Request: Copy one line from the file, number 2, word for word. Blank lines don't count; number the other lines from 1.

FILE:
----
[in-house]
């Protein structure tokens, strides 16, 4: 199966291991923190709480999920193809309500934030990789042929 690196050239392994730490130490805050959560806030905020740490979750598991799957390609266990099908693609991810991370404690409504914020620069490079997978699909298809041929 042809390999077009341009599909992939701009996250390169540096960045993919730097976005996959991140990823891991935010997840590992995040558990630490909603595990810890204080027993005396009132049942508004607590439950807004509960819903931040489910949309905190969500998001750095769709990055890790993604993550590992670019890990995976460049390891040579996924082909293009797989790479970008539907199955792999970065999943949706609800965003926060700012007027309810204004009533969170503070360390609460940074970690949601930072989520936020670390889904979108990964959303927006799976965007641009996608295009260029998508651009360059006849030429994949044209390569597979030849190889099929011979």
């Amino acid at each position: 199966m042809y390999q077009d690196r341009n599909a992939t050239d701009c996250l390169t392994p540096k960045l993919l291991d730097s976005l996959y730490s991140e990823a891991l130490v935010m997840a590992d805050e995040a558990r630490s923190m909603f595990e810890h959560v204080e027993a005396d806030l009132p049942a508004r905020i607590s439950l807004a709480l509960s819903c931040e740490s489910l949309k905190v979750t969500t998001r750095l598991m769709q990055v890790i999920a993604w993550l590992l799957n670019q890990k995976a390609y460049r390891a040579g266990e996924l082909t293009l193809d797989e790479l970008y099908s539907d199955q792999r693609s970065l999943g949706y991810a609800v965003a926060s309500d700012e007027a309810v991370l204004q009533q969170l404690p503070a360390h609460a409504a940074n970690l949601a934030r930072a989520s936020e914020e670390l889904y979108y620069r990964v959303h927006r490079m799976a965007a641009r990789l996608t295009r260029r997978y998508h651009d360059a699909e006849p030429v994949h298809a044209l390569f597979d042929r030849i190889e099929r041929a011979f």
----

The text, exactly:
């Protein structure tokens, strides 16, 4: 199966291991923190709480999920193809309500934030990789042929 690196050239392994730490130490805050959560806030905020740490979750598991799957390609266990099908693609991810991370404690409504914020620069490079997978699909298809041929 042809390999077009341009599909992939701009996250390169540096960045993919730097976005996959991140990823891991935010997840590992995040558990630490909603595990810890204080027993005396009132049942508004607590439950807004509960819903931040489910949309905190969500998001750095769709990055890790993604993550590992670019890990995976460049390891040579996924082909293009797989790479970008539907199955792999970065999943949706609800965003926060700012007027309810204004009533969170503070360390609460940074970690949601930072989520936020670390889904979108990964959303927006799976965007641009996608295009260029998508651009360059006849030429994949044209390569597979030849190889099929011979």